Forest Certification and Ecological Classification Systems

Lead Author: Kathryn Fernholz

Publish date: 02.20.2007

 

The Potential for Shared Objectives and Benefits

 

An area of notable evolution within forestry over the past several decades has been the expansion of the types of information foresters utilize in making management decisions. Traditionally, foresters have looked at growth and yield data and measures such as site index to define site potential and management alternatives. In recent years, another tool has been increasingly utilized to aid in identifying management alternatives and to help in decision-making. This tool is the Ecological Classification System.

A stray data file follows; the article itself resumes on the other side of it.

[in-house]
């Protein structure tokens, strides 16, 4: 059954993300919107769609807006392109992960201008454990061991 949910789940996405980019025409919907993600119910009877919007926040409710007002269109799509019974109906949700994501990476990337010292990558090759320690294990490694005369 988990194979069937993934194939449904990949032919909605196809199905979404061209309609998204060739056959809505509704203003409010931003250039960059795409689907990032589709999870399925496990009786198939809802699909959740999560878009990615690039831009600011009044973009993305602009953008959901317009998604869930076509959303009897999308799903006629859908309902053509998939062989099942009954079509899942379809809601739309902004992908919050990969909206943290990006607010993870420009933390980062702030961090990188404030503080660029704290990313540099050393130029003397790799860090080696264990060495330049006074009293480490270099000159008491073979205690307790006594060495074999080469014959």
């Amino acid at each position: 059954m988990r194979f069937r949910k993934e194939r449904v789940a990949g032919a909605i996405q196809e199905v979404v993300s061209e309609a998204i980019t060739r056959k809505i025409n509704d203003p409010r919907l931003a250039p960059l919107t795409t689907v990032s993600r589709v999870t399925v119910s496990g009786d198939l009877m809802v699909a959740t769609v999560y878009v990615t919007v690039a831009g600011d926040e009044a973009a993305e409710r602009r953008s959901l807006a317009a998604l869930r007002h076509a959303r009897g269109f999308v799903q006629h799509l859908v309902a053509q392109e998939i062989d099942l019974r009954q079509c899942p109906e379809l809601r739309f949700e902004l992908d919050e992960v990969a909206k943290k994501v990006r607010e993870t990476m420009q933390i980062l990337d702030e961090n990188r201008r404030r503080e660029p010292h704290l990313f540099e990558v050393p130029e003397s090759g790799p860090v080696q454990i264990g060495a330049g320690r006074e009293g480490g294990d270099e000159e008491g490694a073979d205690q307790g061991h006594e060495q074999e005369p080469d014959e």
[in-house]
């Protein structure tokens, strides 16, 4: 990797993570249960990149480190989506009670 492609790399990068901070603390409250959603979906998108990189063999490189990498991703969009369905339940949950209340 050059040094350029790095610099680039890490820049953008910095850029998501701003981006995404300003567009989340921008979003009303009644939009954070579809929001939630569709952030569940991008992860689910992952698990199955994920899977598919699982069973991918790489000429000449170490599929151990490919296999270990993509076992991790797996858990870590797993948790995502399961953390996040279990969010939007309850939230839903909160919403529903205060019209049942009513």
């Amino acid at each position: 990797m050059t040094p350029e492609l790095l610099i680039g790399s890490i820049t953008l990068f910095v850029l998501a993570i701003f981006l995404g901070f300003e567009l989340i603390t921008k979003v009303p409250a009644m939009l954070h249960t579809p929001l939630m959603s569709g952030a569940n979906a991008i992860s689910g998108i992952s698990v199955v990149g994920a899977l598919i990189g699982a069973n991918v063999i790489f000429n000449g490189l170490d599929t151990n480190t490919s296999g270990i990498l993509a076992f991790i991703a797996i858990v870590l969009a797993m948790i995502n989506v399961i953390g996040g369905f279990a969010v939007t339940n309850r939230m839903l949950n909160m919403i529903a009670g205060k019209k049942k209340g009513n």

The adoption of Ecological Classification Systems, also called ECS, has been driven, in part, by foresters’ professional development interests and a need to address a broader range of ecological considerations in decision-making. ECS had also gained increased importance in recent years because of the need to meet forest management certification standards.

 

This report provides an overview of Ecological Classification Systems, how they are developed and used, and how they fit within the expectations and requirements of forest certification programs. Specific examples of systems developed and used in the Upper Midwest are included.